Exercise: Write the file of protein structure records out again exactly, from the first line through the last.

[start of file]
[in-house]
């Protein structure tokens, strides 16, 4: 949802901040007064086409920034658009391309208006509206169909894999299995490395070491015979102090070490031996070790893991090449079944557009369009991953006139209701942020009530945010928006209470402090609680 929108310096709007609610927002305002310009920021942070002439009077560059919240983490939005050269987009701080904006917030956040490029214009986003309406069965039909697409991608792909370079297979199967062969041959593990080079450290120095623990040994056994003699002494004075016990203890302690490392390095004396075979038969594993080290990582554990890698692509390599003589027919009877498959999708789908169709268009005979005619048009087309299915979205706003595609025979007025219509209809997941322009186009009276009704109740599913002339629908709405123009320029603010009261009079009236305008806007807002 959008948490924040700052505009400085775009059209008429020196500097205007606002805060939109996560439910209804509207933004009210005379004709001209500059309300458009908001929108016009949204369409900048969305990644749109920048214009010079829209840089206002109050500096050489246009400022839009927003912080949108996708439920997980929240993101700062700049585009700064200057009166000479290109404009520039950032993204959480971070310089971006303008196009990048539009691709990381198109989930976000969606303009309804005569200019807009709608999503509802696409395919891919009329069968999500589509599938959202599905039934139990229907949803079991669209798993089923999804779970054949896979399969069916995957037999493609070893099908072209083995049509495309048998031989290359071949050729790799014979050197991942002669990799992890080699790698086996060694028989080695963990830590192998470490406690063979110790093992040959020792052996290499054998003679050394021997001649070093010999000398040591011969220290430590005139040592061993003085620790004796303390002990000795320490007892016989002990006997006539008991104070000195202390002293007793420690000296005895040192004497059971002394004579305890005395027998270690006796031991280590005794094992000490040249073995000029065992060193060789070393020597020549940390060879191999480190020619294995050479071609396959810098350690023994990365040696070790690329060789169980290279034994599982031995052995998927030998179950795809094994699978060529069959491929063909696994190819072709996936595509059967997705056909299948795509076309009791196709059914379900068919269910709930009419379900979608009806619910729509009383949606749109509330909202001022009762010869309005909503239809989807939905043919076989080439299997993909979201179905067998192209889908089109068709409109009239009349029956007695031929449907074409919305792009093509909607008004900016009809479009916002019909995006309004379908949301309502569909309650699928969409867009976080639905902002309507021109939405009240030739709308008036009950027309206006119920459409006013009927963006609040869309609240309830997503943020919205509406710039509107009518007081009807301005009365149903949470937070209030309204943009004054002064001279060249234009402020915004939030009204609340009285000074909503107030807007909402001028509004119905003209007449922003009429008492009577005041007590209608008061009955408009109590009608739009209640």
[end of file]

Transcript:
[in-house]
């Protein structure tokens, strides 16, 4: 949802901040007064086409920034658009391309208006509206169909894999299995490395070491015979102090070490031996070790893991090449079944557009369009991953006139209701942020009530945010928006209470402090609680 929108310096709007609610927002305002310009920021942070002439009077560059919240983490939005050269987009701080904006917030956040490029214009986003309406069965039909697409991608792909370079297979199967062969041959593990080079450290120095623990040994056994003699002494004075016990203890302690490392390095004396075979038969594993080290990582554990890698692509390599003589027919009877498959999708789908169709268009005979005619048009087309299915979205706003595609025979007025219509209809997941322009186009009276009704109740599913002339629908709405123009320029603010009261009079009236305008806007807002 959008948490924040700052505009400085775009059209008429020196500097205007606002805060939109996560439910209804509207933004009210005379004709001209500059309300458009908001929108016009949204369409900048969305990644749109920048214009010079829209840089206002109050500096050489246009400022839009927003912080949108996708439920997980929240993101700062700049585009700064200057009166000479290109404009520039950032993204959480971070310089971006303008196009990048539009691709990381198109989930976000969606303009309804005569200019807009709608999503509802696409395919891919009329069968999500589509599938959202599905039934139990229907949803079991669209798993089923999804779970054949896979399969069916995957037999493609070893099908072209083995049509495309048998031989290359071949050729790799014979050197991942002669990799992890080699790698086996060694028989080695963990830590192998470490406690063979110790093992040959020792052996290499054998003679050394021997001649070093010999000398040591011969220290430590005139040592061993003085620790004796303390002990000795320490007892016989002990006997006539008991104070000195202390002293007793420690000296005895040192004497059971002394004579305890005395027998270690006796031991280590005794094992000490040249073995000029065992060193060789070393020597020549940390060879191999480190020619294995050479071609396959810098350690023994990365040696070790690329060789169980290279034994599982031995052995998927030998179950795809094994699978060529069959491929063909696994190819072709996936595509059967997705056909299948795509076309009791196709059914379900068919269910709930009419379900979608009806619910729509009383949606749109509330909202001022009762010869309005909503239809989807939905043919076989080439299997993909979201179905067998192209889908089109068709409109009239009349029956007695031929449907074409919305792009093509909607008004900016009809479009916002019909995006309004379908949301309502569909309650699928969409867009976080639905902002309507021109939405009240030739709308008036009950027309206006119920459409006013009927963006609040869309609240309830997503943020919205509406710039509107009518007081009807301005009365149903949470937070209030309204943009004054002064001279060249234009402020915004939030009204609340009285000074909503107030807007909402001028509004119905003209007449922003009429008492009577005041007590209608008061009955408009109590009608739009209640």